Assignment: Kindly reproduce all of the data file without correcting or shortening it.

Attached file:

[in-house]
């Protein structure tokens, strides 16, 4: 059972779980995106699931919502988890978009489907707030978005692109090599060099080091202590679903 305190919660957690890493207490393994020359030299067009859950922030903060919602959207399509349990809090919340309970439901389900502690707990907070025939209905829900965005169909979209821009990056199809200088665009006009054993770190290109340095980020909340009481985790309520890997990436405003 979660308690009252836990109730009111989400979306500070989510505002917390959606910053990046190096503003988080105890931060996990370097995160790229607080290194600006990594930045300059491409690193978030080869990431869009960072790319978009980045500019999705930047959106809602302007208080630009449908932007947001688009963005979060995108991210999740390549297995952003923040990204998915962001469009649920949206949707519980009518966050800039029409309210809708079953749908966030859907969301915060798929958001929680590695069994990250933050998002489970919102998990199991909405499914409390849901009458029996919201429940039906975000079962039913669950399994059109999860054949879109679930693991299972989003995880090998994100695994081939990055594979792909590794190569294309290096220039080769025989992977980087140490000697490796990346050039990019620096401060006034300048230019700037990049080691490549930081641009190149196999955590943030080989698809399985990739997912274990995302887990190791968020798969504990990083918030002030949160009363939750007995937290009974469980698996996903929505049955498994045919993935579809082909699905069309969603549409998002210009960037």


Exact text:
[in-house]
């Protein structure tokens, strides 16, 4: 059972779980995106699931919502988890978009489907707030978005692109090599060099080091202590679903 305190919660957690890493207490393994020359030299067009859950922030903060919602959207399509349990809090919340309970439901389900502690707990907070025939209905829900965005169909979209821009990056199809200088665009006009054993770190290109340095980020909340009481985790309520890997990436405003 979660308690009252836990109730009111989400979306500070989510505002917390959606910053990046190096503003988080105890931060996990370097995160790229607080290194600006990594930045300059491409690193978030080869990431869009960072790319978009980045500019999705930047959106809602302007208080630009449908932007947001688009963005979060995108991210999740390549297995952003923040990204998915962001469009649920949206949707519980009518966050800039029409309210809708079953749908966030859907969301915060798929958001929680590695069994990250933050998002489970919102998990199991909405499914409390849901009458029996919201429940039906975000079962039913669950399994059109999860054949879109679930693991299972989003995880090998994100695994081939990055594979792909590794190569294309290096220039080769025989992977980087140490000697490796990346050039990019620096401060006034300048230019700037990049080691490549930081641009190149196999955590943030080989698809399985990739997912274990995302887990190791968020798969504990990083918030002030949160009363939750007995937290009974469980698996996903929505049955498994045919993935579809082909699905069309969603549409998002210009960037």